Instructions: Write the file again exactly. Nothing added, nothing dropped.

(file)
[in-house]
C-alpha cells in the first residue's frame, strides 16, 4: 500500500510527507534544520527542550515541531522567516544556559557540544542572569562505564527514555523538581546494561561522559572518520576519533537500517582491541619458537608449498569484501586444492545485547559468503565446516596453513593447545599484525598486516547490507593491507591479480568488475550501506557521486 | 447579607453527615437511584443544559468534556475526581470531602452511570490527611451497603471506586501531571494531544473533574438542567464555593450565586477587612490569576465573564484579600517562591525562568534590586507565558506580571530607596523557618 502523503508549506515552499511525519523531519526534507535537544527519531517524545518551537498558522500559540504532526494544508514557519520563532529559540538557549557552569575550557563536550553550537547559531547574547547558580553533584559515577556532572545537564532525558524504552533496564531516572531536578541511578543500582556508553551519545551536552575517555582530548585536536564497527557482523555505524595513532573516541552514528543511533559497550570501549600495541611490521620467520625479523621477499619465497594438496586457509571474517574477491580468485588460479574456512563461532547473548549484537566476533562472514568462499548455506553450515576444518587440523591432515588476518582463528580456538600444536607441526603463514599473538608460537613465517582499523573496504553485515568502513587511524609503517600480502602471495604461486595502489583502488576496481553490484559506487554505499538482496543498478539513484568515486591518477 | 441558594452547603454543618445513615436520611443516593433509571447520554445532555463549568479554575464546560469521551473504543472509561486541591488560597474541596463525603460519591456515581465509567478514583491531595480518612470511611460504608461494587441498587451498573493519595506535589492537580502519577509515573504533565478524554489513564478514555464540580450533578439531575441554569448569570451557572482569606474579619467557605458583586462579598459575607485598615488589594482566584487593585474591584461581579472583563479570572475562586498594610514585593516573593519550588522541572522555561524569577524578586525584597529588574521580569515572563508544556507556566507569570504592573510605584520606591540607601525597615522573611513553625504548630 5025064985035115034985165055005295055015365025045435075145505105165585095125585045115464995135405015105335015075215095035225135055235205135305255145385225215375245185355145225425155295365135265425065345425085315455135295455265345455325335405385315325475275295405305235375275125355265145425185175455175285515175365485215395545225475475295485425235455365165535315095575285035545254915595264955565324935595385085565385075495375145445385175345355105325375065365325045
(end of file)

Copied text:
[in-house]
C-alpha cells in the first residue's frame, strides 16, 4: 500500500510527507534544520527542550515541531522567516544556559557540544542572569562505564527514555523538581546494561561522559572518520576519533537500517582491541619458537608449498569484501586444492545485547559468503565446516596453513593447545599484525598486516547490507593491507591479480568488475550501506557521486 | 447579607453527615437511584443544559468534556475526581470531602452511570490527611451497603471506586501531571494531544473533574438542567464555593450565586477587612490569576465573564484579600517562591525562568534590586507565558506580571530607596523557618 502523503508549506515552499511525519523531519526534507535537544527519531517524545518551537498558522500559540504532526494544508514557519520563532529559540538557549557552569575550557563536550553550537547559531547574547547558580553533584559515577556532572545537564532525558524504552533496564531516572531536578541511578543500582556508553551519545551536552575517555582530548585536536564497527557482523555505524595513532573516541552514528543511533559497550570501549600495541611490521620467520625479523621477499619465497594438496586457509571474517574477491580468485588460479574456512563461532547473548549484537566476533562472514568462499548455506553450515576444518587440523591432515588476518582463528580456538600444536607441526603463514599473538608460537613465517582499523573496504553485515568502513587511524609503517600480502602471495604461486595502489583502488576496481553490484559506487554505499538482496543498478539513484568515486591518477 | 441558594452547603454543618445513615436520611443516593433509571447520554445532555463549568479554575464546560469521551473504543472509561486541591488560597474541596463525603460519591456515581465509567478514583491531595480518612470511611460504608461494587441498587451498573493519595506535589492537580502519577509515573504533565478524554489513564478514555464540580450533578439531575441554569448569570451557572482569606474579619467557605458583586462579598459575607485598615488589594482566584487593585474591584461581579472583563479570572475562586498594610514585593516573593519550588522541572522555561524569577524578586525584597529588574521580569515572563508544556507556566507569570504592573510605584520606591540607601525597615522573611513553625504548630 5025064985035115034985165055005295055015365025045435075145505105165585095125585045115464995135405015105335015075215095035225135055235205135305255145385225215375245185355145225425155295365135265425065345425085315455135295455265345455325335405385315325475275295405305235375275125355265145425185175455175285515175365485215395545225475475295485425235455365165535315095575285035545254915595264955565324935595385085565385075495375145445385175345355105325375065365325045